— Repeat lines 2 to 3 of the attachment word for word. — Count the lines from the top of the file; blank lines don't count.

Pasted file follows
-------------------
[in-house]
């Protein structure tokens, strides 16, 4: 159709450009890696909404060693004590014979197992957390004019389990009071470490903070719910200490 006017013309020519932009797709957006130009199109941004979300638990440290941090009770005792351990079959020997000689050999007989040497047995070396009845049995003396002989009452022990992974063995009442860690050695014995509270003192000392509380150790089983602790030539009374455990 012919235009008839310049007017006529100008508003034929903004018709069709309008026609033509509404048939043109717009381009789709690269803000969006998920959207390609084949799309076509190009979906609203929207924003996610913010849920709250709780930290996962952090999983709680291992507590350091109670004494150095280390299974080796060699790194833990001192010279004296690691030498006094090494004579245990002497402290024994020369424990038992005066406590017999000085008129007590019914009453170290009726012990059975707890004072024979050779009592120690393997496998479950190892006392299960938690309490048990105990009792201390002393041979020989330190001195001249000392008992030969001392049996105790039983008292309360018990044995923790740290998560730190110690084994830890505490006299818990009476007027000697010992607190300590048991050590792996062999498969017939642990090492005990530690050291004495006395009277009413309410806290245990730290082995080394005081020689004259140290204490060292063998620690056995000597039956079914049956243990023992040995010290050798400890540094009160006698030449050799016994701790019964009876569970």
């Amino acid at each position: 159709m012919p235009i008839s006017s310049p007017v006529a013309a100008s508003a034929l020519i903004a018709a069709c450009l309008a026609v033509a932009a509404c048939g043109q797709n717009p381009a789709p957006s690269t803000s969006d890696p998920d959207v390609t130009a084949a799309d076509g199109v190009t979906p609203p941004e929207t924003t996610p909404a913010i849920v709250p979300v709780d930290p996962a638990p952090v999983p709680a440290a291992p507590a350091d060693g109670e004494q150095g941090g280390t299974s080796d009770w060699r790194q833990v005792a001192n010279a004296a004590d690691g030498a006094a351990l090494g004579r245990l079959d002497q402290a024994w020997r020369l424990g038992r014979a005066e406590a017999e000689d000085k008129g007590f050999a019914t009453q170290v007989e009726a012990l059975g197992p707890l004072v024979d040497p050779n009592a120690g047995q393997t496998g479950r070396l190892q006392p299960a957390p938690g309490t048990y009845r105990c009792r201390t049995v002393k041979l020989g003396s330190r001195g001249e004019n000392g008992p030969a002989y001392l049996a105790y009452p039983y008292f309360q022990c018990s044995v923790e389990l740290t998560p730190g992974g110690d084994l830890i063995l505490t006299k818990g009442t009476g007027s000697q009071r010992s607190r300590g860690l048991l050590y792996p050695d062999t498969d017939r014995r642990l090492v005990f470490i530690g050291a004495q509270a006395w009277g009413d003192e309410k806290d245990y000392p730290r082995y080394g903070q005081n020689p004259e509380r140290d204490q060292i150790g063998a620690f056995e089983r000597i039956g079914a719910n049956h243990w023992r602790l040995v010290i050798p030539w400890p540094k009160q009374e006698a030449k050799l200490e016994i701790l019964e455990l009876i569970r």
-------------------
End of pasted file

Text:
């Protein structure tokens, strides 16, 4: 159709450009890696909404060693004590014979197992957390004019389990009071470490903070719910200490 006017013309020519932009797709957006130009199109941004979300638990440290941090009770005792351990079959020997000689050999007989040497047995070396009845049995003396002989009452022990992974063995009442860690050695014995509270003192000392509380150790089983602790030539009374455990 012919235009008839310049007017006529100008508003034929903004018709069709309008026609033509509404048939043109717009381009789709690269803000969006998920959207390609084949799309076509190009979906609203929207924003996610913010849920709250709780930290996962952090999983709680291992507590350091109670004494150095280390299974080796060699790194833990001192010279004296690691030498006094090494004579245990002497402290024994020369424990038992005066406590017999000085008129007590019914009453170290009726012990059975707890004072024979050779009592120690393997496998479950190892006392299960938690309490048990105990009792201390002393041979020989330190001195001249000392008992030969001392049996105790039983008292309360018990044995923790740290998560730190110690084994830890505490006299818990009476007027000697010992607190300590048991050590792996062999498969017939642990090492005990530690050291004495006395009277009413309410806290245990730290082995080394005081020689004259140290204490060292063998620690056995000597039956079914049956243990023992040995010290050798400890540094009160006698030449050799016994701790019964009876569970």
């Amino acid at each position: 159709m012919p235009i008839s006017s310049p007017v006529a013309a100008s508003a034929l020519i903004a018709a069709c450009l309008a026609v033509a932009a509404c048939g043109q797709n717009p381009a789709p957006s690269t803000s969006d890696p998920d959207v390609t130009a084949a799309d076509g199109v190009t979906p609203p941004e929207t924003t996610p909404a913010i849920v709250p979300v709780d930290p996962a638990p952090v999983p709680a440290a291992p507590a350091d060693g109670e004494q150095g941090g280390t299974s080796d009770w060699r790194q833990v005792a001192n010279a004296a004590d690691g030498a006094a351990l090494g004579r245990l079959d002497q402290a024994w020997r020369l424990g038992r014979a005066e406590a017999e000689d000085k008129g007590f050999a019914t009453q170290v007989e009726a012990l059975g197992p707890l004072v024979d040497p050779n009592a120690g047995q393997t496998g479950r070396l190892q006392p299960a957390p938690g309490t048990y009845r105990c009792r201390t049995v002393k041979l020989g003396s330190r001195g001249e004019n000392g008992p030969a002989y001392l049996a105790y009452p039983y008292f309360q022990c018990s044995v923790e389990l740290t998560p730190g992974g110690d084994l830890i063995l505490t006299k818990g009442t009476g007027s000697q009071r010992s607190r300590g860690l048991l050590y792996p050695d062999t498969d017939r014995r642990l090492v005990f470490i530690g050291a004495q509270a006395w009277g009413d003192e309410k806290d245990y000392p730290r082995y080394g903070q005081n020689p004259e509380r140290d204490q060292i150790g063998a620690f056995e089983r000597i039956g079914a719910n049956h243990w023992r602790l040995v010290i050798p030539w400890p540094k009160q009374e006698a030449k050799l200490e016994i701790l019964e455990l009876i569970r």